Blog Post

Stocks End the Week Mixed As Economy and Earnings Retreat

Major stock indices for the week were mixed.  While weaker retail sales, housing, and industrial production and a fall in producer prices, raised hopes that the FED is nearly done hiking rates, the labor market remains very strong.  Also, 4th quarter corporate earnings, released so far, are contracting. 

Several FED members this week said they favored a 0.25% rate hike at the next meeting ending in early February which offset much of the negative economic and earnings news.

The Bank of Japan met and left monetary policy unchanged with the short-term interest rate of negative 0.1% and the 10-year treasury between 0.25 to 0.5% surprising many economists given inflation running nearly double the bank’s target.

Treasury bond yields rose with the 30-year bond at 3.655% and the 10-Year note at 3.482%.  30-year mortgage rates fell to 6.15%.  Crude oil rose to $81.40 a barrel and natural gas fell to $3.01 per MMBTUs.  The U.S. dollar index fell to 102.00 and gold rose to $1928.90 an ounce.

  • China reported:
    • Its gross domestic product rose 3.0% for the year 2022, its slowest growth since 1976.
    • Its population fell slightly in 2022 for the first time since the famine of the early 1960s as birth rates fell.
      • Births fell from 10.62MM in 2021 to 9.56MM in 2022 despite China having no restrictions on the number of children couples can have.
  • Japan reported:
    • Consumer prices have risen 4.0% in December from a year ago, exceeding the Bank of Japan’s target for nine straight months.
    • Core prices, excluding volatile food and energy, have risen 3.0% from a year ago.
  • The U.K. reported:
    • Consumer prices have risen 10.5% in December from a year earlier, down from a peak of 11.1% year over year in October.
    • Core prices, excluding food, energy, alcohol and tobacco, were up 6.3% in December from a year ago.
  • The National Association of Realtors reported that existing home sales fell 1.5% in December. 
    • For the calendar year of 2022 existing home sales fell 17.8%, to the lowest level since 2014.
    • The median home price sold was $366,900 a decline from the peak of $413,800 but are still up 2.3% from a year ago.
  • The Commerce Department reported:
    • Retail sales fell a seasonally adjusted 1.1% in December. 
      • November’s retail sales were revised down to a negative 1.0%.
    • Housing starts fell 1.4% in the month of December.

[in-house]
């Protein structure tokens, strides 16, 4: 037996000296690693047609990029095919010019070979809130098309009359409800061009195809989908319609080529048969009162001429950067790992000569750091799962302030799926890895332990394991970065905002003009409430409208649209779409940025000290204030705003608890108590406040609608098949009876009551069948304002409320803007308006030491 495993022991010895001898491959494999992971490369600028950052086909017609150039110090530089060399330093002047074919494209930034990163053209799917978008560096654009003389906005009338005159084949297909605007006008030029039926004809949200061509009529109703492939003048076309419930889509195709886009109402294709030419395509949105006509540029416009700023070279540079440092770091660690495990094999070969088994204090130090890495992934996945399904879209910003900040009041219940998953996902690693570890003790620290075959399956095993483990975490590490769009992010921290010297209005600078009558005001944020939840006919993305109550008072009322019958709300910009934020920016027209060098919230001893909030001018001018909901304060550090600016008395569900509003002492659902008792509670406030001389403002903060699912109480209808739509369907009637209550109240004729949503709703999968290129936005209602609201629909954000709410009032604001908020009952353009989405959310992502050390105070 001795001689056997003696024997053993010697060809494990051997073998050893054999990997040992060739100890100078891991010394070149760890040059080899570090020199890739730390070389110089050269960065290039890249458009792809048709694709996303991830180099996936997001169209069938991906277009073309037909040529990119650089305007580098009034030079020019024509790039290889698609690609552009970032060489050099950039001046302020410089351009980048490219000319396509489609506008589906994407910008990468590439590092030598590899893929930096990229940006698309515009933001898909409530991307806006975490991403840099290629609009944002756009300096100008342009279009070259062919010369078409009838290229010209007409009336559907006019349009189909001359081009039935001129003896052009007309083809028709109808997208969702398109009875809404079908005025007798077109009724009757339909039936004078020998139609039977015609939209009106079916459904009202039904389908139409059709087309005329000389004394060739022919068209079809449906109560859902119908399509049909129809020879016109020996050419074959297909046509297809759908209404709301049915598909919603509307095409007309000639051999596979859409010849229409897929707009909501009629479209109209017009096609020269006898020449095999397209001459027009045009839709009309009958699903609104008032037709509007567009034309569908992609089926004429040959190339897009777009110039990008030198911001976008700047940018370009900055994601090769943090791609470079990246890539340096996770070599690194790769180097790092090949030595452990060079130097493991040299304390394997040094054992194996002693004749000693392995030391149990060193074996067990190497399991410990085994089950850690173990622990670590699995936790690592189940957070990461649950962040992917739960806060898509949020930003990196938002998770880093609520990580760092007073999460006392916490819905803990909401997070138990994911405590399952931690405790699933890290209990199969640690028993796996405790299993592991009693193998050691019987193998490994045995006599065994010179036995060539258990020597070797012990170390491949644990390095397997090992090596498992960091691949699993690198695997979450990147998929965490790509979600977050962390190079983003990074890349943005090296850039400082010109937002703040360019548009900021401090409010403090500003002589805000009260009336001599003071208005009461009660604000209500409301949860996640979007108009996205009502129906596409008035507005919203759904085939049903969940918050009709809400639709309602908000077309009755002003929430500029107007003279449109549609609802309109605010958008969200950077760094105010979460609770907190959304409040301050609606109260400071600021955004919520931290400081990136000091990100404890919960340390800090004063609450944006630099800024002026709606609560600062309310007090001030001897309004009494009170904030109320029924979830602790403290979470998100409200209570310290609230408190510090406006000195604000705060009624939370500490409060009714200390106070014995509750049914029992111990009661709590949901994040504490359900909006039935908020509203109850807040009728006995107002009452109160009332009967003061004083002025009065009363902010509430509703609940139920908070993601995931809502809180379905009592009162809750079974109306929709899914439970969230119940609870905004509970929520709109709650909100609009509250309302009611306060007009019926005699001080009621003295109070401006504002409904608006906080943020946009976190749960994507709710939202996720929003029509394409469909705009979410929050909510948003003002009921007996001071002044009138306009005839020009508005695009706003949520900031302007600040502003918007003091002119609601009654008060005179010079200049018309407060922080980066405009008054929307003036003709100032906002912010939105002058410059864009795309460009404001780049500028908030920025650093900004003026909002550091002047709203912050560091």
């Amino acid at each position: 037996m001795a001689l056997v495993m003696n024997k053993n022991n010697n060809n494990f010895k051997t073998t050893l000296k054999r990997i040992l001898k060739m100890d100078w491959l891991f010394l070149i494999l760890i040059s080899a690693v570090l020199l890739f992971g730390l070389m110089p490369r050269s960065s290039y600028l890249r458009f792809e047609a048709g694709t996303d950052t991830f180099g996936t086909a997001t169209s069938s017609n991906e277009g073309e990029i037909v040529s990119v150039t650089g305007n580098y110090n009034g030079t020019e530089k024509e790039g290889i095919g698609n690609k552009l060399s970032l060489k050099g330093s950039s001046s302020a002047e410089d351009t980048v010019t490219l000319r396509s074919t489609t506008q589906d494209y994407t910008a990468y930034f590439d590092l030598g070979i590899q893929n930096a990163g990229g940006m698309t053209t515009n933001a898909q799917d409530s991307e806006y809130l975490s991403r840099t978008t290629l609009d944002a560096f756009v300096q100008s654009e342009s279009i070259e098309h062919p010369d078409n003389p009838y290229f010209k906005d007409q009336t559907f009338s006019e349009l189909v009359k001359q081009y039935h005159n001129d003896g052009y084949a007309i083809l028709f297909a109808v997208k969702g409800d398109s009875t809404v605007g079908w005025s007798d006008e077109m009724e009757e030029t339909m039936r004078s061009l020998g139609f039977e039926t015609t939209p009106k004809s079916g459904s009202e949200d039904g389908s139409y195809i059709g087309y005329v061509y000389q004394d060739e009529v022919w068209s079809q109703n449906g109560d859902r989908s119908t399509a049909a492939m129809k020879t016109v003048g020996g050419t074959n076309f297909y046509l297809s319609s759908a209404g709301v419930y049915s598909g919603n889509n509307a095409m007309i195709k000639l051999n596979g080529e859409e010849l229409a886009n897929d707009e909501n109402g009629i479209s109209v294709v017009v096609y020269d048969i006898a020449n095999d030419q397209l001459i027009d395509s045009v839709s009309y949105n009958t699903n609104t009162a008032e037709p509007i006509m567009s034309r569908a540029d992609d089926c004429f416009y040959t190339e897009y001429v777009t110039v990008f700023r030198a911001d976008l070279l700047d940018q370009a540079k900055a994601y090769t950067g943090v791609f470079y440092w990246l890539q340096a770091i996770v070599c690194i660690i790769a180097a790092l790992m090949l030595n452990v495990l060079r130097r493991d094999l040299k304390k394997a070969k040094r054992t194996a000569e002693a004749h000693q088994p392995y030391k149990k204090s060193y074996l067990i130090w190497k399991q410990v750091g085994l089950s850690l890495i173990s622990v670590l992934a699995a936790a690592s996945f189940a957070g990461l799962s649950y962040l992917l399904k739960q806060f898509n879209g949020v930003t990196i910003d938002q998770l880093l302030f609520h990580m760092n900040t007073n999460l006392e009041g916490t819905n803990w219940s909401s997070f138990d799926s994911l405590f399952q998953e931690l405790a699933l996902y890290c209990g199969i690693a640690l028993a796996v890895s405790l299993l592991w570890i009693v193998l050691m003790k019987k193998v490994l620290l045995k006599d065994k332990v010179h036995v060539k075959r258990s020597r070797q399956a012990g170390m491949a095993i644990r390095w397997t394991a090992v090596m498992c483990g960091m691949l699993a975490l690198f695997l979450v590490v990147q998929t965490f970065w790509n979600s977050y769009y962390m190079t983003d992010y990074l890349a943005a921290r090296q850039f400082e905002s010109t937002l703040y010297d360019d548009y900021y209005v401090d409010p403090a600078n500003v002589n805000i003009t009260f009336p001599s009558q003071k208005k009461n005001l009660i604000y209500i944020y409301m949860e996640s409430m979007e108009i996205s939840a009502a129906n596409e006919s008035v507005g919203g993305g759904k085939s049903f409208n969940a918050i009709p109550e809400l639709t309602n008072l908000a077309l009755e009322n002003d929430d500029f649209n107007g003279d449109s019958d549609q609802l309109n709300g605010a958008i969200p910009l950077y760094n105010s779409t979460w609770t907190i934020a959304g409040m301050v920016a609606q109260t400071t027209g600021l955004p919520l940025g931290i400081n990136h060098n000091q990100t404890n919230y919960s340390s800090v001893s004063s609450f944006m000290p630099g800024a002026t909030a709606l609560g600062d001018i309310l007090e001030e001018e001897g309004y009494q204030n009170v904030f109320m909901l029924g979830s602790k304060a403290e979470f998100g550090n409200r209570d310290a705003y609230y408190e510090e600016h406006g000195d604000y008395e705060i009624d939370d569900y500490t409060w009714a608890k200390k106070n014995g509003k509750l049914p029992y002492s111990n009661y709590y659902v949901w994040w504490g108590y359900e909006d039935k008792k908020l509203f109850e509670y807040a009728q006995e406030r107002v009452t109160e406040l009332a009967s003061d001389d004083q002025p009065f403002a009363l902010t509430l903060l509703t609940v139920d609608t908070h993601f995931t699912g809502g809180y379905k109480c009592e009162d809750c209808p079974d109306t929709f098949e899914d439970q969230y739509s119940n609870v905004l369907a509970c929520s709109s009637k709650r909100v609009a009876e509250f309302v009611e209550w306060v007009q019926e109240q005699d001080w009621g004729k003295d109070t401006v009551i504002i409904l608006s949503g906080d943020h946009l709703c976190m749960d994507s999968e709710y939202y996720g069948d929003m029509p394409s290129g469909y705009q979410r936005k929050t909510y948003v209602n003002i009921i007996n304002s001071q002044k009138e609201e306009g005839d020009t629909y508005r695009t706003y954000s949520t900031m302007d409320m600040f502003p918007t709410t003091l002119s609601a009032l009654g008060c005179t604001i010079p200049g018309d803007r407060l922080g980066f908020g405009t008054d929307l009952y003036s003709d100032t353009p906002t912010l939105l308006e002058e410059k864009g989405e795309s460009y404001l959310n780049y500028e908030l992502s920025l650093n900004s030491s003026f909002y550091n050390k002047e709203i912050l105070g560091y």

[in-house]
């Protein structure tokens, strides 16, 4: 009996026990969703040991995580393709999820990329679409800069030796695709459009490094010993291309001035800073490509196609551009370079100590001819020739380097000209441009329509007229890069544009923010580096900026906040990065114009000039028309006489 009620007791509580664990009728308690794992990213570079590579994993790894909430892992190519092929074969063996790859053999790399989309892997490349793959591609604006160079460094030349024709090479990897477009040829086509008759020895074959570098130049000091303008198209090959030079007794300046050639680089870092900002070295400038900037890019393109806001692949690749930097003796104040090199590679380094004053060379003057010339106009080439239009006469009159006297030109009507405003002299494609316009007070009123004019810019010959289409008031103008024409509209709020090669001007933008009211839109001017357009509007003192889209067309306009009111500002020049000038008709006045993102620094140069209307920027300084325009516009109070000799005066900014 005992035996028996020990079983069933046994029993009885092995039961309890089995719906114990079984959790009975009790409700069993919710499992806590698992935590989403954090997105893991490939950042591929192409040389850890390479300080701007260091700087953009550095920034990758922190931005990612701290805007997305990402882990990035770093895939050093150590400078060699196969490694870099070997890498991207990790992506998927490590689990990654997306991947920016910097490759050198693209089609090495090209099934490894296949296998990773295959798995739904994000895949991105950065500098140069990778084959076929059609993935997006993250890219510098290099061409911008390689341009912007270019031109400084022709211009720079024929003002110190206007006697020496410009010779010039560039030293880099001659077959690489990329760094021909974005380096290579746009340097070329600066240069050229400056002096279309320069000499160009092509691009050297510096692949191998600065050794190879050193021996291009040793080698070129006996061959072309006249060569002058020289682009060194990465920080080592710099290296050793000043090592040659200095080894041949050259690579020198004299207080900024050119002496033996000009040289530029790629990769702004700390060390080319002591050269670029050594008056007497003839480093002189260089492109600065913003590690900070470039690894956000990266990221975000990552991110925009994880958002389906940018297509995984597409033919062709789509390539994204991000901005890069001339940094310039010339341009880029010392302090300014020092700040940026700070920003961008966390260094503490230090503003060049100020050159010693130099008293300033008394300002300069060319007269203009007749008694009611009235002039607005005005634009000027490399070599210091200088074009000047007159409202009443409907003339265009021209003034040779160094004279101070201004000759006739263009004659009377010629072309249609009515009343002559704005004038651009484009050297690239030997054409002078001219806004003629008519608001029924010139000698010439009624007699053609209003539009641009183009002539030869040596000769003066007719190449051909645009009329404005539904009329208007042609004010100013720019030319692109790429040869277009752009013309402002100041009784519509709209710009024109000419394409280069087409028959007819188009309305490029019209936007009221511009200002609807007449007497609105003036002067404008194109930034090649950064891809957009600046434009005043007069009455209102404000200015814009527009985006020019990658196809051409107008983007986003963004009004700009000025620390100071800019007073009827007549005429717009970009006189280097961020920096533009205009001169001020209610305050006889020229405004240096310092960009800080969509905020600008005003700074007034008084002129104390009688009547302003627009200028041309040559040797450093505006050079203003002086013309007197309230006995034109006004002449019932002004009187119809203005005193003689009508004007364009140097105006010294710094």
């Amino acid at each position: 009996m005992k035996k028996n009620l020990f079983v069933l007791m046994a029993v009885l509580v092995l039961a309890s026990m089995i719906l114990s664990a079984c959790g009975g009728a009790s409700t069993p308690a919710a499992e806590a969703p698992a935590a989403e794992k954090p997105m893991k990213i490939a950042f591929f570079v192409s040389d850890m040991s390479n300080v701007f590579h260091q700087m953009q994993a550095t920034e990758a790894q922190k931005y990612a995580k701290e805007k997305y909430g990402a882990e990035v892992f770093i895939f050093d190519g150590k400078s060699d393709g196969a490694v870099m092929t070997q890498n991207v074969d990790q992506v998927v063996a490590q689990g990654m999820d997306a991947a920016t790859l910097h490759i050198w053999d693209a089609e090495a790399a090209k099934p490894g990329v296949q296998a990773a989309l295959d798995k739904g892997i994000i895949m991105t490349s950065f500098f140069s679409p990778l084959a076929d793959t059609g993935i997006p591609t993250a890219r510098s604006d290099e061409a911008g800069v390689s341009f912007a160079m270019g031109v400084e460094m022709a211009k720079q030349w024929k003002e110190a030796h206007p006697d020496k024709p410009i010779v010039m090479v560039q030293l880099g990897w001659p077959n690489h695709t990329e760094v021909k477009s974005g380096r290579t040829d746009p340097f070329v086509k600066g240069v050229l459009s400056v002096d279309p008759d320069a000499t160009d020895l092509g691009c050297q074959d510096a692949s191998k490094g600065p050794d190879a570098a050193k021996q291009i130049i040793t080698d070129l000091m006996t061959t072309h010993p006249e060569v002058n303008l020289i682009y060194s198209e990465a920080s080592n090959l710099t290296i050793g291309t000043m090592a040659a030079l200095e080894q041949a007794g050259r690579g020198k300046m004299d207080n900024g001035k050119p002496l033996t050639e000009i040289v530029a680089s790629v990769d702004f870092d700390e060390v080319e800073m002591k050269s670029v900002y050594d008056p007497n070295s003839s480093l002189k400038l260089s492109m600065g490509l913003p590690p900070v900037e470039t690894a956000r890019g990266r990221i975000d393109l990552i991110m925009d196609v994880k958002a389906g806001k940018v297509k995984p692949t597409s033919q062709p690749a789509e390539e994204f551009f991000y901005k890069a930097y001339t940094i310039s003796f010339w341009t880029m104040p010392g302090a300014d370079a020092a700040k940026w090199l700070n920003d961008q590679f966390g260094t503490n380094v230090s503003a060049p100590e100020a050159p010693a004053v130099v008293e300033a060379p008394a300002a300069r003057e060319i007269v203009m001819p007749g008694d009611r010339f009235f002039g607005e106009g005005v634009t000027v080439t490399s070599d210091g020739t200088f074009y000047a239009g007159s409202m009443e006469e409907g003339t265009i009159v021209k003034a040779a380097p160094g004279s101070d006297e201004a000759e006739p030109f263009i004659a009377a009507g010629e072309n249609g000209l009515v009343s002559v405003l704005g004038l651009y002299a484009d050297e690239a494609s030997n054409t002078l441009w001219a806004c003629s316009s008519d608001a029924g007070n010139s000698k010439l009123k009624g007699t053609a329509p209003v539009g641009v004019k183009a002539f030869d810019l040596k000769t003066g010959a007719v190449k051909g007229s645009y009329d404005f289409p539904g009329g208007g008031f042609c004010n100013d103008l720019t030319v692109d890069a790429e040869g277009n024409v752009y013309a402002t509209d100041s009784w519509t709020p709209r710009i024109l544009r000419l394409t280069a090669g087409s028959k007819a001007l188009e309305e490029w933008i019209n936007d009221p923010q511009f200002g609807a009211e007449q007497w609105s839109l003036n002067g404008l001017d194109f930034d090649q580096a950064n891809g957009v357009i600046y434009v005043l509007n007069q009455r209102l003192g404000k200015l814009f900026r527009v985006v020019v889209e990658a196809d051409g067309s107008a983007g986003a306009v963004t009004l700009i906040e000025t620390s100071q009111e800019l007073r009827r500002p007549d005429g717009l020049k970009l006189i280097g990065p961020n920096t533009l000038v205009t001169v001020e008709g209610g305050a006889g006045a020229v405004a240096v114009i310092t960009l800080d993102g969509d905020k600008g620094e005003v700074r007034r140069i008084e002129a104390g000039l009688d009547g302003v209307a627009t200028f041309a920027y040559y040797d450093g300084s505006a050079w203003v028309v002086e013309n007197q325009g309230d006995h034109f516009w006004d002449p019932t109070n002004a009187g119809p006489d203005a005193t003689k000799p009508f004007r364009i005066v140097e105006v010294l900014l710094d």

• Single family housing starts rose 11.3% in the month of December.
        • From a year earlier single-family starts have fallen 25.0%.
      • Multi-family (five or more-units) housing starts  fell 18.9% in December.
        • From a year earlier multi-family starts have fallen 16.3%.
    • Home building permits, an indicator of future housing starts, fell 1.6%.     
  • The Federal Reserve reported:
    • Industrial production fell 0.7% in December.
      • Manufacturing fell 1.3%.
      • Utilities rose 3.8% due to cold weather.
      • Mining, including oil and gas production, fell 0.9%.
    • For the 4th quarter Industrial Production fell 1.7%.
  • The Labor Department reported:
    • Producer prices fell 0.5% in December.
      • Excluding volatile food and energy, prices rose 0.1%.
      • From a year earlier, producer prices rose 6.2%, down from 7.3% in November.
      • Excluding volatile food and energy, core prices have risen 4.6% year over year down from 4.9% in November.
    • Seasonally adjusted first-time claims for unemployment were 190,000, down from 205,000 in the prior week.
      • The 4-week moving average of claims, designed to smooth out volatility, was 206,000 down from a revised 212,500 in the prior week.
      • For the full unemployment report go here: .
  • The EIA weekly oil report is here: .  Also, the EIA reported in the prior week:
    • Field production of crude oil rose was unchanged at 12.2MM BPD.
    • Natural gas storage fell 82BN cubic feet and is about at the 5-year average at this time of year.
  • Baker Hughes reported the number of active oil rigs fell 10 to 613.  The number of active natural gas rigs rose 6 to 156.
  • Factset reported, with 11% of S&P500 companies reporting, that the blended earnings decline was 4.6%.

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    Loren C. Rex, CFP®, MA                                                                     Erik A Smith, AIF®

    Founder / Emeritus                                                                            President & C.E.O.                                  269-441-4143                                                                                    517-795-2025

    Registered Representative of and securities offered through Cambridge Investment Research, Inc., a Broker/Dealer, Member FINRA/SIPC. Investment Advisor Representative, Cambridge Investment Research Advisors, Inc., a Registered Investment Advisor. Cambridge and Generations Financial Planning & Wealth Management are separate companies and are not affiliated.

    These are the opinions of Loren Rex and Erik Smith and are not necessarily those of Cambridge, are for informational purposes only, and should not be construed or acted upon as individualized investment advice. The Indices mentioned are unmanaged and cannot be invested into directly.


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